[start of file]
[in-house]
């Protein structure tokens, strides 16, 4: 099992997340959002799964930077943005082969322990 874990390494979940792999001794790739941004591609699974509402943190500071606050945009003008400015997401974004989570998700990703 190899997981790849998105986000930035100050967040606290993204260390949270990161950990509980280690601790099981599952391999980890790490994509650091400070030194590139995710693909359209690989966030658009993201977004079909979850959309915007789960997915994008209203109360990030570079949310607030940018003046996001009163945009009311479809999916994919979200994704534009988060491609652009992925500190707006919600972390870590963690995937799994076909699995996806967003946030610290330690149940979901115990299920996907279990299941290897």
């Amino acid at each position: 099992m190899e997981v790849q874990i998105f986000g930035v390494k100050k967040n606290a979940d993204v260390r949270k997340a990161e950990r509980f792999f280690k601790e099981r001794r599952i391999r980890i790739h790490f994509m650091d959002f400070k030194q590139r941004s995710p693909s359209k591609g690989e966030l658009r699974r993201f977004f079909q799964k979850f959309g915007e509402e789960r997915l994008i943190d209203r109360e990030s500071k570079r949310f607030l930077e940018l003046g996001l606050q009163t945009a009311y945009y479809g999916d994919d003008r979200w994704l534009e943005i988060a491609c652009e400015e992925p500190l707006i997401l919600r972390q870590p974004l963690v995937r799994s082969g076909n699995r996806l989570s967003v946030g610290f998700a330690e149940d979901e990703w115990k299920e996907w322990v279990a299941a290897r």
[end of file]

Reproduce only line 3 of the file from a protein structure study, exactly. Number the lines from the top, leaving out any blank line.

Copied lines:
């Amino acid at each position: 099992m190899e997981v790849q874990i998105f986000g930035v390494k100050k967040n606290a979940d993204v260390r949270k997340a990161e950990r509980f792999f280690k601790e099981r001794r599952i391999r980890i790739h790490f994509m650091d959002f400070k030194q590139r941004s995710p693909s359209k591609g690989e966030l658009r699974r993201f977004f079909q799964k979850f959309g915007e509402e789960r997915l994008i943190d209203r109360e990030s500071k570079r949310f607030l930077e940018l003046g996001l606050q009163t945009a009311y945009y479809g999916d994919d003008r979200w994704l534009e943005i988060a491609c652009e400015e992925p500190l707006i997401l919600r972390q870590p974004l963690v995937r799994s082969g076909n699995r996806l989570s967003v946030g610290f998700a330690e149940d979901e990703w115990k299920e996907w322990v279990a299941a290897r």